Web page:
I was 14 years old and on the verge of leaving school . Just one more day to go . I had seen the advertisement on the Thursday in the old Glasgow Evening News.
This was the night before the Friday when I was to leave school. On the Friday morning I asked my teacher, Mr Murray, to give me time off to attend an interview, to which he readily agreed.
At the interview I was told I had the job and to report for work on Monday, so when I went back to tell Mr Murray he told me to simply leave there and then. So, I left school on the Friday and started work on the Monday.
I started work in a music shop in Sauchiehall Street called Ewing & McIntosh Ltd, and I was to start an apprenticeship as a radio mechanic so I was overjoyed.
My wages were 17/6 (or 87 and a half new pence) a week. I gave my mother 75p or 15 shillings a week for my keep and she gave me 2 and 6 (12.5p) back for pocket money.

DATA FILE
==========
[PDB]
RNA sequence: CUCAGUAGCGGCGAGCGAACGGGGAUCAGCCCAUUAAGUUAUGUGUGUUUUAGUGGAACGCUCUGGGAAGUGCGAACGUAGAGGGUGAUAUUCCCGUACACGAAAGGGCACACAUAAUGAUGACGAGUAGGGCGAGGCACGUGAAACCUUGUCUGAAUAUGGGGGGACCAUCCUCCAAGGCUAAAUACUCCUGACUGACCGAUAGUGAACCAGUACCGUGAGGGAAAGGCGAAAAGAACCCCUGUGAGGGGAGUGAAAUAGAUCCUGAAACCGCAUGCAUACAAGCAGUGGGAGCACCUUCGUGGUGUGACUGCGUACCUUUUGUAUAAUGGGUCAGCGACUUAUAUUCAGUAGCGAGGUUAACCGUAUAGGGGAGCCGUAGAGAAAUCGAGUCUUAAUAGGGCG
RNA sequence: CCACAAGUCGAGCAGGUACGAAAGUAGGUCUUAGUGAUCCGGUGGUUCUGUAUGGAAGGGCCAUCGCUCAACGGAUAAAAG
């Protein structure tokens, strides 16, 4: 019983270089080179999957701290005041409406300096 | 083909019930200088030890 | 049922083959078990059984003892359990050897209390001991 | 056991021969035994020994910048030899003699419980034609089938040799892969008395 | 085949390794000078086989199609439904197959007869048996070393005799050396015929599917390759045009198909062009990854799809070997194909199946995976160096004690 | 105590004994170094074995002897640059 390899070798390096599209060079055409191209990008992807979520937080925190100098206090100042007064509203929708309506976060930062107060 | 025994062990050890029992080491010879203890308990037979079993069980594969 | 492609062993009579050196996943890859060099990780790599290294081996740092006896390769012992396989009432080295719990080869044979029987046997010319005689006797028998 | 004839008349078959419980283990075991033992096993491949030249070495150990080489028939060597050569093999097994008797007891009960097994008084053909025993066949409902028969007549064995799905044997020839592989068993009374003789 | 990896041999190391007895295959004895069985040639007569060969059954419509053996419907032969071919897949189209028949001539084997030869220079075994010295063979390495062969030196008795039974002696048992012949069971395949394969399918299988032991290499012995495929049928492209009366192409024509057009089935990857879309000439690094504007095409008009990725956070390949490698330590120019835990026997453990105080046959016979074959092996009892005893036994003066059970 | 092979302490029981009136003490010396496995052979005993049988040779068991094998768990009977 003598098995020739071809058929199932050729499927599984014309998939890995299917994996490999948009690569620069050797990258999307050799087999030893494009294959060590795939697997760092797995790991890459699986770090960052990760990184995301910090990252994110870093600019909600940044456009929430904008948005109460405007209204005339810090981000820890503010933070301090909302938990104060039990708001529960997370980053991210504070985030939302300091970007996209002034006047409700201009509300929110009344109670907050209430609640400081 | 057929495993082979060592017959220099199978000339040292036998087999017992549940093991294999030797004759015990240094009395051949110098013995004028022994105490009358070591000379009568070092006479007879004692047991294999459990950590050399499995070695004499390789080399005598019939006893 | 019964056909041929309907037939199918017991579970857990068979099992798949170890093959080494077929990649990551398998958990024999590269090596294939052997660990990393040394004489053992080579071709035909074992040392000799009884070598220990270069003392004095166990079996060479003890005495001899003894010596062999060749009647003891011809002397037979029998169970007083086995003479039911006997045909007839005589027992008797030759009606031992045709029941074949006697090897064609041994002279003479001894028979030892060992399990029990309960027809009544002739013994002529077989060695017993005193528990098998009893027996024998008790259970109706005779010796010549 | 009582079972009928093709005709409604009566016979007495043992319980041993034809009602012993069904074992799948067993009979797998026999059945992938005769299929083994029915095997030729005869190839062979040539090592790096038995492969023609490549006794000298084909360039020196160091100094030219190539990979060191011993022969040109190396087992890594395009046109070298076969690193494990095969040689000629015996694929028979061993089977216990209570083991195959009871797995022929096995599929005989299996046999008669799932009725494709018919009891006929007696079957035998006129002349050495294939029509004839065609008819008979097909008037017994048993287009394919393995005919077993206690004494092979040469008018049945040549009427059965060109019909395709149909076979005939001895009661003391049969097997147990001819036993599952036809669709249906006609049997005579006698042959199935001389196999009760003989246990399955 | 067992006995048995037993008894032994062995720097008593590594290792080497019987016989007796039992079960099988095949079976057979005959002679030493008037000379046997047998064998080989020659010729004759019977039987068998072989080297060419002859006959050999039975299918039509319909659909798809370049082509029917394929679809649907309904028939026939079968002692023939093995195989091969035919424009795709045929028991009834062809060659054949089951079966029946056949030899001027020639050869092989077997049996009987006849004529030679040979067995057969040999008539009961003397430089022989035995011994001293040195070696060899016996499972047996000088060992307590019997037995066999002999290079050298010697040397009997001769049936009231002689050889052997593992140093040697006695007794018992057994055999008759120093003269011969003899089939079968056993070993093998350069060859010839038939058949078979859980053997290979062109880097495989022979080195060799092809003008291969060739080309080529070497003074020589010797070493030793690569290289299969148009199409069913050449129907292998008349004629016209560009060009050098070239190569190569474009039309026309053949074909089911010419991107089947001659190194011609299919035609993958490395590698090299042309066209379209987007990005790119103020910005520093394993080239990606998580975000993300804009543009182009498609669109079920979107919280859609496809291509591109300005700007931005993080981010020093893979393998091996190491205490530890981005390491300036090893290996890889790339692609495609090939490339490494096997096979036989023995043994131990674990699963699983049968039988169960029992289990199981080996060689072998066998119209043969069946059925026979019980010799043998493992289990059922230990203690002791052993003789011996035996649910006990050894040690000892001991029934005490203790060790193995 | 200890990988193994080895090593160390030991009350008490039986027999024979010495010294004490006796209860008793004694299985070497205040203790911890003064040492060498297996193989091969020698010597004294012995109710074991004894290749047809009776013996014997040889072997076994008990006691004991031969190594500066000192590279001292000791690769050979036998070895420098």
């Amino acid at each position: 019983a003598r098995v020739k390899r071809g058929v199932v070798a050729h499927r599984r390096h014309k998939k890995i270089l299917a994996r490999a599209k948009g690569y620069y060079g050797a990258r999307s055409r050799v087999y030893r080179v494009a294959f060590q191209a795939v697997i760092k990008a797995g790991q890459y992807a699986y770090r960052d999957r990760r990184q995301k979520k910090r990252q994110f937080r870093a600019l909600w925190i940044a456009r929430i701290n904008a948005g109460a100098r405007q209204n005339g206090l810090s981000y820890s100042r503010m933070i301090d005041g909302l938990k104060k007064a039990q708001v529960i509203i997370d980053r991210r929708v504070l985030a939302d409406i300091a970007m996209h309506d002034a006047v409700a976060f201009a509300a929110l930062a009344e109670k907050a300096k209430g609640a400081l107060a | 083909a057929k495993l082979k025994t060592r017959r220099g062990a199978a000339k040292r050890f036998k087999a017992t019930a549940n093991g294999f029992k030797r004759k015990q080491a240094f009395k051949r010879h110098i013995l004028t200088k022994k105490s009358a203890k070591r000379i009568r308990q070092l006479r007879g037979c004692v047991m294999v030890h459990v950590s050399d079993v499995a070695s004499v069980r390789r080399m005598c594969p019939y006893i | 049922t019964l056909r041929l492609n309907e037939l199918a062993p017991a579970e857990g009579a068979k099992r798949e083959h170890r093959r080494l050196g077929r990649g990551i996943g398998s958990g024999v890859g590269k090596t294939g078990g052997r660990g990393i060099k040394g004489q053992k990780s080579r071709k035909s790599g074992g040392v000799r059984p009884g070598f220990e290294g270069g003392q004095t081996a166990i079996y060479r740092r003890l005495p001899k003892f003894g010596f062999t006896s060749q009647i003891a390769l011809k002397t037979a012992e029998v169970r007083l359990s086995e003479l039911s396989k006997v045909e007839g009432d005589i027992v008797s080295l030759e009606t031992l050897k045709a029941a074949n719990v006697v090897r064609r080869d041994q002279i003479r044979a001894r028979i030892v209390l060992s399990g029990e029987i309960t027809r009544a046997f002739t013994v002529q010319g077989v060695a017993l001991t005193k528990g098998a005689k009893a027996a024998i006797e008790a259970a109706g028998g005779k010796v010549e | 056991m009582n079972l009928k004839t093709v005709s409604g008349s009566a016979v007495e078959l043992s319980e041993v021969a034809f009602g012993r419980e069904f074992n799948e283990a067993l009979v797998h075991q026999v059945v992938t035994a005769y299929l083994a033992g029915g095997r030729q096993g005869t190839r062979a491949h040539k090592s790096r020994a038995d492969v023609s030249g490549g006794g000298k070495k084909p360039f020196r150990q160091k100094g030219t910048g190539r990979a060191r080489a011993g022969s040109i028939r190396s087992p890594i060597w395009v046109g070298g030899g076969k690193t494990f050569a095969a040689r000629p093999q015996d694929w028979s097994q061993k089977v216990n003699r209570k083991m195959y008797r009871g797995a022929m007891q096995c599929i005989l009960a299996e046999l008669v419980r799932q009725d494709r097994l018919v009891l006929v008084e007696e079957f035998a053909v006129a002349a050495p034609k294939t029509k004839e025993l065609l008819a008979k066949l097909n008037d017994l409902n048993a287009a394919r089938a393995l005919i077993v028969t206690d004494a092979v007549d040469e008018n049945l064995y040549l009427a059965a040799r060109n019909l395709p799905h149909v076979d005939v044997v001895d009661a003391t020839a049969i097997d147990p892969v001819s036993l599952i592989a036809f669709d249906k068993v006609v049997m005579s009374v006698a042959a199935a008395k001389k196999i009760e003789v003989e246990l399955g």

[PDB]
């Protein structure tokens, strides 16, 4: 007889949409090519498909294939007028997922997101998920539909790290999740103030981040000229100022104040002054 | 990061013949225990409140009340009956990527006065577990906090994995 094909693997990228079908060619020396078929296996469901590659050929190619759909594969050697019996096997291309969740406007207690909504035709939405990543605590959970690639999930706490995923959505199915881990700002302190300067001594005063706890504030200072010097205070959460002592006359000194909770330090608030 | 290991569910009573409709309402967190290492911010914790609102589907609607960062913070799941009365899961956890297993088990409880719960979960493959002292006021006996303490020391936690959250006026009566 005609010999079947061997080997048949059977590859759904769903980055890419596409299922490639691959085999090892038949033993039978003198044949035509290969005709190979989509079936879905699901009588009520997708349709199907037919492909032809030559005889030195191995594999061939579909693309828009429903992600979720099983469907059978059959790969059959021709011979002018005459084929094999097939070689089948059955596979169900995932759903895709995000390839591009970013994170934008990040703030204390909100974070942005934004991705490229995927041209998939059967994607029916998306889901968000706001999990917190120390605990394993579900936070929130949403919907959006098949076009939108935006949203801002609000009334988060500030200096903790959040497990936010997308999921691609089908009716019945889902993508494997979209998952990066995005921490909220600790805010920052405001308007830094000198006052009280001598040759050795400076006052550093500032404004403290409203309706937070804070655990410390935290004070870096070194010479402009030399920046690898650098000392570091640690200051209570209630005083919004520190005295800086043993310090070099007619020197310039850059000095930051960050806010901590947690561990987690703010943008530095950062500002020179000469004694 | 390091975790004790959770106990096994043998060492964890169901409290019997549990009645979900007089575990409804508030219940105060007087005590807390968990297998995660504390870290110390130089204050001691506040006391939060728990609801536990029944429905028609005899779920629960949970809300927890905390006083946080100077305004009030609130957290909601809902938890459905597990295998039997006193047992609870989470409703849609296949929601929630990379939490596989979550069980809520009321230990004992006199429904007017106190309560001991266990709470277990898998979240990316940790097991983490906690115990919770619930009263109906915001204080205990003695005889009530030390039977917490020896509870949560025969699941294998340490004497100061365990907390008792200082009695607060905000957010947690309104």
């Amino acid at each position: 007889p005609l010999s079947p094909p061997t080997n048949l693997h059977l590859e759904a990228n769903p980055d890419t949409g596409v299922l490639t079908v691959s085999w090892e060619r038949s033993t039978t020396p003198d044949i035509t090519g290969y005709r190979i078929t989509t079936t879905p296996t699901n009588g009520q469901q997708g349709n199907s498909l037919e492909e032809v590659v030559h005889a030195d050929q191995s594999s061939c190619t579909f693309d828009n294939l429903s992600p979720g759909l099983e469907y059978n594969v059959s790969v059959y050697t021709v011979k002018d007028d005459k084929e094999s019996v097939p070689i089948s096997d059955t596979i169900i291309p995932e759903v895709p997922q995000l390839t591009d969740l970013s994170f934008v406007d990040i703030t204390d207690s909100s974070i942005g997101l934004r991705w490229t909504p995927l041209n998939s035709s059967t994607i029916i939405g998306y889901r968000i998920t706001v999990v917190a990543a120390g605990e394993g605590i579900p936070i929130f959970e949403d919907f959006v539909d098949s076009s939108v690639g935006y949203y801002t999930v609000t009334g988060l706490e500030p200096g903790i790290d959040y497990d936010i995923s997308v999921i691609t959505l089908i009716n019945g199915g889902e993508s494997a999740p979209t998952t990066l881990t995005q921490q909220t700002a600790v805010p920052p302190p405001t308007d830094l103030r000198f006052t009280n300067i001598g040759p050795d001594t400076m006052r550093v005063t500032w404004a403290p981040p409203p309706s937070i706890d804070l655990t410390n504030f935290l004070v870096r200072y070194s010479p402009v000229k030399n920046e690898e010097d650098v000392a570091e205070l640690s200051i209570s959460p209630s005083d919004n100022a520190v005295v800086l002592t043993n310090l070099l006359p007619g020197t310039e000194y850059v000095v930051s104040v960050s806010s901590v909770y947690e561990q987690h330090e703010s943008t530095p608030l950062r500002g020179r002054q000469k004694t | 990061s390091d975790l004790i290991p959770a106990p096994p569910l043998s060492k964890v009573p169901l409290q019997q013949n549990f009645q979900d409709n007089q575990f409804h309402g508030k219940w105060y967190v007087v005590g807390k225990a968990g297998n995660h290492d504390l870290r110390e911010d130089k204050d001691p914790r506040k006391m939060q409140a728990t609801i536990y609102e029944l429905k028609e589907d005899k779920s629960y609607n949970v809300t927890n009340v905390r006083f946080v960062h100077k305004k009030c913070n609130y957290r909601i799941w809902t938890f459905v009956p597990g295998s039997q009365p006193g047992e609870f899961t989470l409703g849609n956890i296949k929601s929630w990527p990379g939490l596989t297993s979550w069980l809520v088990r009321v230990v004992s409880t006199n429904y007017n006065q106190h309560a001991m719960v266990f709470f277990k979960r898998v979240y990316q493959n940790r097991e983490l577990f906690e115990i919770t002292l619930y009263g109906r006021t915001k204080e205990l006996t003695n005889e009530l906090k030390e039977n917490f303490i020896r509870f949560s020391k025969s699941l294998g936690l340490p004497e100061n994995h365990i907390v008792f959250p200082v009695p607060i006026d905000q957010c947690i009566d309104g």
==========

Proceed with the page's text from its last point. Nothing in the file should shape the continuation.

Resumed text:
The job was fine until the end of the second week when the manager told me it was time for me to wash the shop windows. THE WINDOWS LOOKING IN TO SAUCHIEHALL STREET !!!! where any of my friends might see me.
God, what a come down. I was mortified! I had told everyone I was training to be a radio mechanic and here I was washing windows.
It was here my rebel attitude kicked in. "Not on your life," I told the manager, "I am here to be a radio mechanic, not a window washer. The answer is NO." The result was inevitable of course. The manager gave me the ulimatum: "Either wash the windows or you are out the door."
Needless to say I chose the latter and that very night I was handed my books and told to go. Thus ended my aspirations to become a radio mechanic. The job had lasted a mere 12 working days, including Saturdays.
But jobs were so easy to come by I was back in employment within days as a labourer in an engineering factory.